For a number of years the Victoria University College Law Faculty Club has arranged moots during the year, more or less sporadically, in order to give students who wished it an opportunity of practice in legal argument; participation in these was purely voluntary. Last year the experiment was tried of arranging compulsory moots for all students in their last year, and the innovation was so much appreciated that this year, with the assistance of two part-time teachers appointed specially for the purpose and two voluntary student assistants, a moot programme has been organized so that every student taking subjects in Division II must argue at least one moot a year. Whitcombe and Tombs Ltd. has very kindly offered a prize to the student adjudged the best speaker in the year's moots.

In 1951 Dr. J. Williams, the Professor of English and New Zealand Law, was appointed Principal. Mr. I. D. Campbell succeeded him in the Chair, and after a lapse of two years (during which Professor Campbell was assisted by part-time lecturers and by Mr. J. A. Oldfield, LL.B.), Dr. G. P. Barton, B.A., LL.M, (N.Z.), Ph.D. (Cantab.), a former student of the Faculty who had been awarded a Humanitarian Trust Fund Studentship in International Law at Cambridge, and later had spent two years on the legal staff of the Human Rights Division of the United Nations, was appointed to the vacant Senior Lectureship.

Graduates from the Faculty have gained their share of academic honours during the past few years. Mr. R. B. Cooke was awarded the Law Travelling Scholarship in 1949, and after two years at Clare College, Cambridge was appointed to a Research Fellowship at Gonville and Caius College for a further two years, Mr. W. S. Shires was awarded the Orford Studentship, tenable at King's College, Cambridge, for 1951. Mr. D. B, Horsley was elected a Rhodes Scholar for 1953, and is now in residence at Brasenose College, Oxford. Mr. J. F. Hogg was awarded a Rotary Fellowship in 1953 and elected to study at the Harvard Law School; word has just reached the Faculty that he has graduated LL.M. at the top of his graduating class.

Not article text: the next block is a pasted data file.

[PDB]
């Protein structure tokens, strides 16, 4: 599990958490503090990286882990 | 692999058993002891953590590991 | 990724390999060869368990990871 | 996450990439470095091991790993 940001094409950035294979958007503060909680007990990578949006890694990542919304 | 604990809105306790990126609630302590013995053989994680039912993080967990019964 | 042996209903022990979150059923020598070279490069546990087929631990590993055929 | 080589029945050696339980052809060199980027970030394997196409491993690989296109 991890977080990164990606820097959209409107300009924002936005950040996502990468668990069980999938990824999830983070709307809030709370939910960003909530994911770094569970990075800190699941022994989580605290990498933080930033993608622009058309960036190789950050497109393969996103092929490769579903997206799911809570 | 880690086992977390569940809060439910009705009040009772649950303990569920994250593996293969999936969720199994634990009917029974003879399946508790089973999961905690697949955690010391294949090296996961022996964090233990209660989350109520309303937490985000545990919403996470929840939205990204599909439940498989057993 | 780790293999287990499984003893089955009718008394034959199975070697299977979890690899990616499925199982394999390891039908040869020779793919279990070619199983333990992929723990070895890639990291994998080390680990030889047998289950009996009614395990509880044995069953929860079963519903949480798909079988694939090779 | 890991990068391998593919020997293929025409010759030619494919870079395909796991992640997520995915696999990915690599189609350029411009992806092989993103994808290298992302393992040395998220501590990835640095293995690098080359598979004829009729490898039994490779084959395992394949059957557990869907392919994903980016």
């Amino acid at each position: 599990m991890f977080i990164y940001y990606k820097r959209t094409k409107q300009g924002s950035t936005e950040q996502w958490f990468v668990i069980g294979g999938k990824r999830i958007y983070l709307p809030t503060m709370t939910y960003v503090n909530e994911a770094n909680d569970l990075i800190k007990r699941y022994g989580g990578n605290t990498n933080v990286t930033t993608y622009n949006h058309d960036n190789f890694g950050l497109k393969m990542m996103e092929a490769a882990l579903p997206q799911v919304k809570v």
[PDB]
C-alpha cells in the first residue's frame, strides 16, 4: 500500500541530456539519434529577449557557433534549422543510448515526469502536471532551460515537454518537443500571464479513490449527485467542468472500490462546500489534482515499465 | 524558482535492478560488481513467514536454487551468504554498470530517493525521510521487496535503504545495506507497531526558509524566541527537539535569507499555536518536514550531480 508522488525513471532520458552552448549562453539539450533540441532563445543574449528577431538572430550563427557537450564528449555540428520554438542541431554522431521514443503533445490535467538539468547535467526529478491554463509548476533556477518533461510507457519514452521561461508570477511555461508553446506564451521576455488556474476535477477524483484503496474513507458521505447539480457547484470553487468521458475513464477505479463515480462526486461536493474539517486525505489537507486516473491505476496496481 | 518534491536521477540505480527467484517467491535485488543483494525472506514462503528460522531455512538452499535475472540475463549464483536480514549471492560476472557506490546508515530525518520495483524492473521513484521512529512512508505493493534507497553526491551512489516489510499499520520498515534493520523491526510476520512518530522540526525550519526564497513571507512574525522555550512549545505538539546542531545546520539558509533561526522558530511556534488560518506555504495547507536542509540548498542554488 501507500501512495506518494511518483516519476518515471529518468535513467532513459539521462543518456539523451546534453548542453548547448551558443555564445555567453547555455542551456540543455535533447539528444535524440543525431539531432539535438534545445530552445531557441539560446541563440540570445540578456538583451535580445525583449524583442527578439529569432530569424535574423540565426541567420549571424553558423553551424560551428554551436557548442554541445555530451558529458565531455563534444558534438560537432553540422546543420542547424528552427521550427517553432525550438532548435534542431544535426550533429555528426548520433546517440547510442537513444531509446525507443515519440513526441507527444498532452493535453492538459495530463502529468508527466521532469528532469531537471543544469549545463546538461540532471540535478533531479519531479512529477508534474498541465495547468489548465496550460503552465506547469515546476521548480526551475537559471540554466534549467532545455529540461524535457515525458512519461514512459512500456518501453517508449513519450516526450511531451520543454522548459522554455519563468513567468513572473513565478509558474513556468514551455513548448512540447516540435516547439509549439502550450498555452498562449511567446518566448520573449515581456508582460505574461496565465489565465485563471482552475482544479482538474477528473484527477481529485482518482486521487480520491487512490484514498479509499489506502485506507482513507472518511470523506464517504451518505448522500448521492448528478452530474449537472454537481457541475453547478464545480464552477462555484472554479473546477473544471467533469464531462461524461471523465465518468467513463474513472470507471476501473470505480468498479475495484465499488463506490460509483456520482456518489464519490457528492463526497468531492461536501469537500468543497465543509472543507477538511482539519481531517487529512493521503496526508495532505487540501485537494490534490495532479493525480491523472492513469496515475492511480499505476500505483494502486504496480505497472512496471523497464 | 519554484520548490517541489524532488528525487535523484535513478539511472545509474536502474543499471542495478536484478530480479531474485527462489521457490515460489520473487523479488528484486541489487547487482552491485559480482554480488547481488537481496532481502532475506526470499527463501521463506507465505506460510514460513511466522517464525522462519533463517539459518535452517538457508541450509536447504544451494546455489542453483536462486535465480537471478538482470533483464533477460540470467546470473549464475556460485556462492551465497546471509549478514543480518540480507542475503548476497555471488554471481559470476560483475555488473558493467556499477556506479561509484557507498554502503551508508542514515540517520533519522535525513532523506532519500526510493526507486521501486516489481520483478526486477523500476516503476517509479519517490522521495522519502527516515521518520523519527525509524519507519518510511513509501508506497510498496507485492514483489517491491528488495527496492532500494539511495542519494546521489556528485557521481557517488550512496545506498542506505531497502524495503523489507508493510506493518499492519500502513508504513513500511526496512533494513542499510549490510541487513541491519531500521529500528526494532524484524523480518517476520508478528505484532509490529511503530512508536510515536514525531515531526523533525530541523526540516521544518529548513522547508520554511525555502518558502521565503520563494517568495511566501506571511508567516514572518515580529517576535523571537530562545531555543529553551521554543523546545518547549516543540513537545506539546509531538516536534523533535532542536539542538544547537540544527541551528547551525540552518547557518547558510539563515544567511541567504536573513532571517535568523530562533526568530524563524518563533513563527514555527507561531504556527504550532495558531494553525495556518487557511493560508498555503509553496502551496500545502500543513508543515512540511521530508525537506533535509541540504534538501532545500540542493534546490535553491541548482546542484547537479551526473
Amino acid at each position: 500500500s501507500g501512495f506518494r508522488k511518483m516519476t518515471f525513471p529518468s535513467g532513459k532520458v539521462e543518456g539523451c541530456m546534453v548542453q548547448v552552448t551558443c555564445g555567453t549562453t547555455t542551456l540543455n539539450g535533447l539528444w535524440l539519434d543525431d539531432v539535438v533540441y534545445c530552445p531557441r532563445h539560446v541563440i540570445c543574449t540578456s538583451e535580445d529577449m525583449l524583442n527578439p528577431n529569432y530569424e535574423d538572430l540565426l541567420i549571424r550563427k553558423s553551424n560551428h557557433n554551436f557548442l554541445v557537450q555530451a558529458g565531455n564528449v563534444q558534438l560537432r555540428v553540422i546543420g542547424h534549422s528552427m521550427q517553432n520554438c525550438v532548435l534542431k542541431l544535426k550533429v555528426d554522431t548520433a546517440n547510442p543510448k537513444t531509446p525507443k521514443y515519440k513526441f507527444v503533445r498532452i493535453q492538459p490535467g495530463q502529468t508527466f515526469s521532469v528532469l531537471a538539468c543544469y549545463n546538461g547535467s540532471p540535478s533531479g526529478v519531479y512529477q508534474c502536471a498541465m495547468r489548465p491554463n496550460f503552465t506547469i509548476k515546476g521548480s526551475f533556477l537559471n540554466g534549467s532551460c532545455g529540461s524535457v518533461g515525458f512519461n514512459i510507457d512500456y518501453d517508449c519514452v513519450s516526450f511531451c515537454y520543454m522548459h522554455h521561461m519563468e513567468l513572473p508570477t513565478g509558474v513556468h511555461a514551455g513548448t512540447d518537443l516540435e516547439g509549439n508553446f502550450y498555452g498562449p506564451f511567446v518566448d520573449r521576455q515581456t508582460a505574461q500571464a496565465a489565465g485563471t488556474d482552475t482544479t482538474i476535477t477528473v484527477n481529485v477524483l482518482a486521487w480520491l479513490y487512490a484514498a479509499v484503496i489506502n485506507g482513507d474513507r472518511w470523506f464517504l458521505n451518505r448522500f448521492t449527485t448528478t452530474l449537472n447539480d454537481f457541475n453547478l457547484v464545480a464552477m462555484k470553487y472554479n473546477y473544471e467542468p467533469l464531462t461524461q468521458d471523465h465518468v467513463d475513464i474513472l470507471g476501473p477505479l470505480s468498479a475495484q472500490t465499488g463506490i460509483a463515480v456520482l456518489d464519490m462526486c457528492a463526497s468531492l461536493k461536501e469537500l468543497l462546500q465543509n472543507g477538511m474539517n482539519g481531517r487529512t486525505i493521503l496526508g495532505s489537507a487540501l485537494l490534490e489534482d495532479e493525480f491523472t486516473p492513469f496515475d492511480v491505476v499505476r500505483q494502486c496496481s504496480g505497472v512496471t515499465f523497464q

It would not be fitting to end this brief conspectus without some reference to the overseas visitors the Faculty has enjoyed during the past five years. Chief among them in importance to the Faculty's work was Professor Allison Dunham of the Law School of the University of Chicago, who spent some months in New Zealand during 1952 as a visiting professor under the Fulbright scheme, the bulk of it at Victoria. He gave Faculty and students alike valuable experience in the use of the case method as a teaching tool, charmed everybody page 33 with whom he came into contact, and left behind him a most useful collection of case materials on the law of landlord and tenant. Dean Erwin N. Griswold of Harvard Law School, and Professor Leroy S. Merrifield of the George Washington Law School, honoured us with shorter visits. We were also privileged to entertain Lord Wright, sometime a Lord of Appeal in Ordinary, during his brief stay in Wellington, and to hear him address students and staff; and more recently had a brief visit from Dr. Frances Moran, Regius Professor of Law at Trinity College, Dublin.

The students and staff of the Faculty find a common extra-curricular meeting place in the activities of the Law Faculty Club. In addition to its regular functions, the Law Ball and the Law Dinner, long since become traditional, the club has since 1952 abandoned its infrequent meetings on serious topics in favour of a series of club luncheons during the year, at which in different food and excellent speakers balance one another and make the principal attraction the ready camaraderie not always possible in lecture rooms and classes, and the evening functions have been confined to infrequent, but uniformly enjoyable Stein evenings.

E. K. Braybrooke